Standard Time Zone: UTC/GMT -6 hours
San Jose is roughly 2 hours behind New York time and 1 hour ahead of Los Angeles.
The country code for Costa Rica is 506. If you’re calling from the US, dial the international access code (011) before the country code and then the number you want to reach.
So you dial: 011-506-XXXXXXX
For making phone calls within Costa Rica you will just have to dial the number you wish to reach; there is no area code.
To call back home, it would be best to find an Internet cafe that offers VOIP calling. Voice-over-internet calling services like Skype are perhaps the cheapest way to make phone calls. If you are carrying your computer, just find a place to connect to WiFi and make your calls.
At our network dental clinic, Americans and Canadians can make as many phone calls back home as they want. All for FREE.
If an emergency requires you to make an international phone call from a public or private phone, dial: 00 + country code + phone number.
Emergency Line in Costa Rica can be reached at ‘911’
Self-driving in Costa Rica
Renting a vehicle and driving on your own may be more gratifying but it is not recommended because:
- The sign boards, being in Spanish, may be incomprehensible.
- Traffic rules and general traffic sense of people may not be what you are used to.
- The government is strict about people involved in accidents and the driver not be let off until all injured parties have completely recovered and the costs involved are known. If involved in any such accident, your travels may be prohibited until a judicial resolution is reached, which in these cases, usually takes long.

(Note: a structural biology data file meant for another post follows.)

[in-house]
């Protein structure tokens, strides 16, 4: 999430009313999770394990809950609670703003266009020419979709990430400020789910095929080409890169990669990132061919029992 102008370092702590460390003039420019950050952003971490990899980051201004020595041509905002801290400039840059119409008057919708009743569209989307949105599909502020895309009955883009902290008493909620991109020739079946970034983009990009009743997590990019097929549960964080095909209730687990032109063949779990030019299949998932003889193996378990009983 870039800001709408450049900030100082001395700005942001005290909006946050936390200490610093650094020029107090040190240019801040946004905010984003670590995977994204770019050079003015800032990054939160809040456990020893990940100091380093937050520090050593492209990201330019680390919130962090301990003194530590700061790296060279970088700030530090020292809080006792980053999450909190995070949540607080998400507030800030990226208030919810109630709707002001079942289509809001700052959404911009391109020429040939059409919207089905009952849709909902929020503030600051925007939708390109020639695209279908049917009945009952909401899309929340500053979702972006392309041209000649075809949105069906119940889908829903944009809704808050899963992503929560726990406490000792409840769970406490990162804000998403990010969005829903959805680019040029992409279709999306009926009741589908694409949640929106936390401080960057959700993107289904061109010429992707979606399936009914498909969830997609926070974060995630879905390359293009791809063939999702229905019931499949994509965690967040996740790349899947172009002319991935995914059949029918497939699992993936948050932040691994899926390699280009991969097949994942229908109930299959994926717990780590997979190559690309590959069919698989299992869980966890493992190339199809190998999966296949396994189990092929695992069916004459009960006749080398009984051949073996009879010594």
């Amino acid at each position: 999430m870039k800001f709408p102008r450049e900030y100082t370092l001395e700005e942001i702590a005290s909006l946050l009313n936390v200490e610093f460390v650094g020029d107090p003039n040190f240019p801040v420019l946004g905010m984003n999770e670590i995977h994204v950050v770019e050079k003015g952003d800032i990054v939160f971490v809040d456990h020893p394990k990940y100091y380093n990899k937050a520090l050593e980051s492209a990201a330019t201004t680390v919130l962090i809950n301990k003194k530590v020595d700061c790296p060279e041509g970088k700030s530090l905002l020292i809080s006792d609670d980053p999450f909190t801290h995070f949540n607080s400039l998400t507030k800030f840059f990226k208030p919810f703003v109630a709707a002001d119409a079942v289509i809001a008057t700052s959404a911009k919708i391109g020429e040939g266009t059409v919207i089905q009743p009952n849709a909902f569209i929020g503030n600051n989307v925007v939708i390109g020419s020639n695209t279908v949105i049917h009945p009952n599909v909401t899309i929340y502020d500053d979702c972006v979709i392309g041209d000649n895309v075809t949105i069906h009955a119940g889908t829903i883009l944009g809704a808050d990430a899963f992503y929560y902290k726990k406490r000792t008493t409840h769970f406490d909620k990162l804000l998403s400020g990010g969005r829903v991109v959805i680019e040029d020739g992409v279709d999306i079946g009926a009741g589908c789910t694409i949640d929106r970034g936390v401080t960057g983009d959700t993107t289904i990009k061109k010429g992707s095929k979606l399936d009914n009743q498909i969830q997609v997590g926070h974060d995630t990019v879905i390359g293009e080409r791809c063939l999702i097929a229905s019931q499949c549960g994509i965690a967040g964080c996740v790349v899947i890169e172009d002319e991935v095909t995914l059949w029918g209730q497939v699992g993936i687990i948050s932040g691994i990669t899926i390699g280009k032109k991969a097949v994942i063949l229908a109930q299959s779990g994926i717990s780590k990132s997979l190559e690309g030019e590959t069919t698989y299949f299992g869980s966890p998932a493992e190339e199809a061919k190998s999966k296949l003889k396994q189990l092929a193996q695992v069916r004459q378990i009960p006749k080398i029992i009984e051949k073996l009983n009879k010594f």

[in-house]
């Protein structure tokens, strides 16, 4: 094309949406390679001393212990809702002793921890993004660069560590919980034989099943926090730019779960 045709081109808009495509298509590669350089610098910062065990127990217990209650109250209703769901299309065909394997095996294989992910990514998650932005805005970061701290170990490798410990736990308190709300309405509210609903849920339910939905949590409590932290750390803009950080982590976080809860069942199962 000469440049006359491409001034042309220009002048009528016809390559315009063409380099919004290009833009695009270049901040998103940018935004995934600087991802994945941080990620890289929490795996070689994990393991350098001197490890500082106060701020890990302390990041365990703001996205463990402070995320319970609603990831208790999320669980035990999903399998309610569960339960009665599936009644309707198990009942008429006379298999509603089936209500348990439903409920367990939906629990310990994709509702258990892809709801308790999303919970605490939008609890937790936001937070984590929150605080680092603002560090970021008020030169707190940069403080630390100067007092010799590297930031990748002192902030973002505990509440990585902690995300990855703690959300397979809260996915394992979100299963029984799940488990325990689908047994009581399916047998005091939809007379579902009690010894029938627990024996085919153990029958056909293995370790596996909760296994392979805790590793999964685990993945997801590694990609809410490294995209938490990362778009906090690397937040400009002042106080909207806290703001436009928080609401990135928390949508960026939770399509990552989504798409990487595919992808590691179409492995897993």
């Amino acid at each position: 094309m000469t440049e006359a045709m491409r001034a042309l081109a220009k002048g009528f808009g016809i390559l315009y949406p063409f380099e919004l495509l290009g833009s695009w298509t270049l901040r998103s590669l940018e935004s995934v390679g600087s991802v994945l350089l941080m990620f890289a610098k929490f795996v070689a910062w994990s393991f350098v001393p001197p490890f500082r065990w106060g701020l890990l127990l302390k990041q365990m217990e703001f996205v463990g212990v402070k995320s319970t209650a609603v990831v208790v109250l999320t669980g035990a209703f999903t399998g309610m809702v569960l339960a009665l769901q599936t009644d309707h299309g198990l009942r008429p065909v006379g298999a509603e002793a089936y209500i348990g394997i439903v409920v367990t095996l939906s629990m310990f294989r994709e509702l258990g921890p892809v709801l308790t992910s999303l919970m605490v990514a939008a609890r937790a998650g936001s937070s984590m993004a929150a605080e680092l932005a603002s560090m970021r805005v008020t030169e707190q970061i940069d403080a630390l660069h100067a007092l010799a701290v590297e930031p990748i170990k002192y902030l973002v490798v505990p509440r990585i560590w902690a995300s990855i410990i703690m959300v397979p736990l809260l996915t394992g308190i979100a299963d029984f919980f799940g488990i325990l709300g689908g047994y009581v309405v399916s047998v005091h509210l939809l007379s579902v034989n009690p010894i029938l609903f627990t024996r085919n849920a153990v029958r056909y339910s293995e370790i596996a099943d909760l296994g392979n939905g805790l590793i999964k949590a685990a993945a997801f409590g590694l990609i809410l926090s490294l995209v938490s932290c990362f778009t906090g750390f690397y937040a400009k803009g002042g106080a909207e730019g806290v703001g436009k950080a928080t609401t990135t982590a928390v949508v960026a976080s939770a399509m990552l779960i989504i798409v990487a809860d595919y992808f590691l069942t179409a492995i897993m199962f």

Spanish is the official language in the country.
While dental surgeons, assistants, and administrative staff can converse in English, the locals will mostly speak Spanish.
Some helpful Spanish phrases are:
|¡Buenos días!||bway-nohs dee-ahs||Good morning!|
|¡Buenas noches!||bway-nahs noh-chays||Good evening! / Good night!|
|(Muchas) Gracias||(moo-chahs) grah-see-ahs||Thank you (very much)|
|De nada||day nah-dah||You’re welcome|
|Lo siento||loh see-ehn-toh||I’m sorry|
|Mucho gusto||moo-choh goo-stoh||Nice to meet you|
|¿Hablas inglés?||ah-blahs een-glehs||Do you speak English?|
|(No) Entiendo||noh ehn-tyen-doh||I (don’t) understand|
|No tengo ninguna idea||noh tehn-goh neen-goo-nah ee-deh-ah||I have no idea|
|Estoy cansado / enfermo||eh-stoy kahn-sah-doh / ehn-fehr-moh||I’m tired / sick|
|Todavía no||toh-dah-vee-ah noh||Not yet|
|Está bien||ehs-tah bee-ehn||That’s alright / It’s ok|
|Tengo calor / frío||tehn-goh kah-lohr / free-oh||I’m hot / cold|
One common phrase you must know is “Pura Vida,” which means “pure life.” It is a common greeting in Costa Rica and is frequently used by the locals.
- Costa Rican food is not very hard to adjust with.
- Rice and beans are the staples; generally not many vegetables are included in the diet.
- A popular dish Casado comprises rice and beans, fried plantains, meat of choice, served with a carrot, tomato, and cabbage salad. Such meals provide good nutritional balance.
- The food maybe high on oils, but cheese and other dairy products are rarely used.
- Small, roadside restaurants, locally known as ‘Sodas’, are good to get inexpensive meals. You can stuff yourself for under $2, and it even includes a drink.
- For breakfast, gallo pinto (pronounced gaiyo peen-toe), is the most commonly served dish. It is a mixture of black beans and rice.
- Coffee is a nationally-revered drink; you can find it everywhere.
- Tap water is considered safe.
- Avoid having raw fruits and vegetables if they weren’t cut before you. Try and have them peeled, too.